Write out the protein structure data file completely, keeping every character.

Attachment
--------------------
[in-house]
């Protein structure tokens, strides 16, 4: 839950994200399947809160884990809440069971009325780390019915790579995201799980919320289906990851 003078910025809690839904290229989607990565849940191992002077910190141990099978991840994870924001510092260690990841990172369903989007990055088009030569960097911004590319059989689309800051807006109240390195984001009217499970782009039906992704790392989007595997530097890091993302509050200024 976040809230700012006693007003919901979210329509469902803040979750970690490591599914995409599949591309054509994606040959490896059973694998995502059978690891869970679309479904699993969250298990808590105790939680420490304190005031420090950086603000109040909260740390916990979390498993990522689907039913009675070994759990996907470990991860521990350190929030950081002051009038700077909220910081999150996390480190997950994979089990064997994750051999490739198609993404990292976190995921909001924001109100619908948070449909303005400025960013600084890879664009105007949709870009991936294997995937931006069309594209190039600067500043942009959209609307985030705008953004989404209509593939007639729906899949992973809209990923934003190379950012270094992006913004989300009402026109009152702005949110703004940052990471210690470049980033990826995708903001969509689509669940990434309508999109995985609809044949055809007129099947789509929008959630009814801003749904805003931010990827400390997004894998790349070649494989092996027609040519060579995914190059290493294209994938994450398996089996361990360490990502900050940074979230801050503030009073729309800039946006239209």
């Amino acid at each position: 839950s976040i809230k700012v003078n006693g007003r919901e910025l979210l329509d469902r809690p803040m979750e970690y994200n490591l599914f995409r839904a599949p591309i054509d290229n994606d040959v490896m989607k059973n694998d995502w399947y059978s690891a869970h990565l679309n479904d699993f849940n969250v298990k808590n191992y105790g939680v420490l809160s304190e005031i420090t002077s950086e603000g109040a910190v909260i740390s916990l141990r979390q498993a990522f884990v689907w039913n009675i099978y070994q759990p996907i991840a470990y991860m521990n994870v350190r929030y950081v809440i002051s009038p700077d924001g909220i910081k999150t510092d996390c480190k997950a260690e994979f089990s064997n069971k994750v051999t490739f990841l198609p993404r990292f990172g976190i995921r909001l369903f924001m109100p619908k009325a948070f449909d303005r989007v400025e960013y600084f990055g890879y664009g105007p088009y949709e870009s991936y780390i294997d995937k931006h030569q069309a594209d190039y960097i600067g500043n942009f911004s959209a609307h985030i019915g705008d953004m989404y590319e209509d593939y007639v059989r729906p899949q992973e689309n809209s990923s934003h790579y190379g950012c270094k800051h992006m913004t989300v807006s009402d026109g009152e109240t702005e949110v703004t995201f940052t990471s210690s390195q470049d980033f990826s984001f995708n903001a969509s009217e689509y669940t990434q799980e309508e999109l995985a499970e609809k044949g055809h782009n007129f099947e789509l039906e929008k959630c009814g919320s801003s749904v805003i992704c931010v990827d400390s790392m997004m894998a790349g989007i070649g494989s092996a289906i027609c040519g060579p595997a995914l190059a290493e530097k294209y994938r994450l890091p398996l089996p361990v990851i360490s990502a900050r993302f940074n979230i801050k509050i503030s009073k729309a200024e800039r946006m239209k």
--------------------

[in-house]
């Protein structure tokens, strides 16, 4: 839950994200399947809160884990809440069971009325780390019915790579995201799980919320289906990851 003078910025809690839904290229989607990565849940191992002077910190141990099978991840994870924001510092260690990841990172369903989007990055088009030569960097911004590319059989689309800051807006109240390195984001009217499970782009039906992704790392989007595997530097890091993302509050200024 976040809230700012006693007003919901979210329509469902803040979750970690490591599914995409599949591309054509994606040959490896059973694998995502059978690891869970679309479904699993969250298990808590105790939680420490304190005031420090950086603000109040909260740390916990979390498993990522689907039913009675070994759990996907470990991860521990350190929030950081002051009038700077909220910081999150996390480190997950994979089990064997994750051999490739198609993404990292976190995921909001924001109100619908948070449909303005400025960013600084890879664009105007949709870009991936294997995937931006069309594209190039600067500043942009959209609307985030705008953004989404209509593939007639729906899949992973809209990923934003190379950012270094992006913004989300009402026109009152702005949110703004940052990471210690470049980033990826995708903001969509689509669940990434309508999109995985609809044949055809007129099947789509929008959630009814801003749904805003931010990827400390997004894998790349070649494989092996027609040519060579995914190059290493294209994938994450398996089996361990360490990502900050940074979230801050503030009073729309800039946006239209």
């Amino acid at each position: 839950s976040i809230k700012v003078n006693g007003r919901e910025l979210l329509d469902r809690p803040m979750e970690y994200n490591l599914f995409r839904a599949p591309i054509d290229n994606d040959v490896m989607k059973n694998d995502w399947y059978s690891a869970h990565l679309n479904d699993f849940n969250v298990k808590n191992y105790g939680v420490l809160s304190e005031i420090t002077s950086e603000g109040a910190v909260i740390s916990l141990r979390q498993a990522f884990v689907w039913n009675i099978y070994q759990p996907i991840a470990y991860m521990n994870v350190r929030y950081v809440i002051s009038p700077d924001g909220i910081k999150t510092d996390c480190k997950a260690e994979f089990s064997n069971k994750v051999t490739f990841l198609p993404r990292f990172g976190i995921r909001l369903f924001m109100p619908k009325a948070f449909d303005r989007v400025e960013y600084f990055g890879y664009g105007p088009y949709e870009s991936y780390i294997d995937k931006h030569q069309a594209d190039y960097i600067g500043n942009f911004s959209a609307h985030i019915g705008d953004m989404y590319e209509d593939y007639v059989r729906p899949q992973e689309n809209s990923s934003h790579y190379g950012c270094k800051h992006m913004t989300v807006s009402d026109g009152e109240t702005e949110v703004t995201f940052t990471s210690s390195q470049d980033f990826s984001f995708n903001a969509s009217e689509y669940t990434q799980e309508e999109l995985a499970e609809k044949g055809h782009n007129f099947e789509l039906e929008k959630c009814g919320s801003s749904v805003i992704c931010v990827d400390s790392m997004m894998a790349g989007i070649g494989s092996a289906i027609c040519g060579p595997a995914l190059a290493e530097k294209y994938r994450l890091p398996l089996p361990v990851i360490s990502a900050r993302f940074n979230i801050k509050i503030s009073k729309a200024e800039r946006m239209k």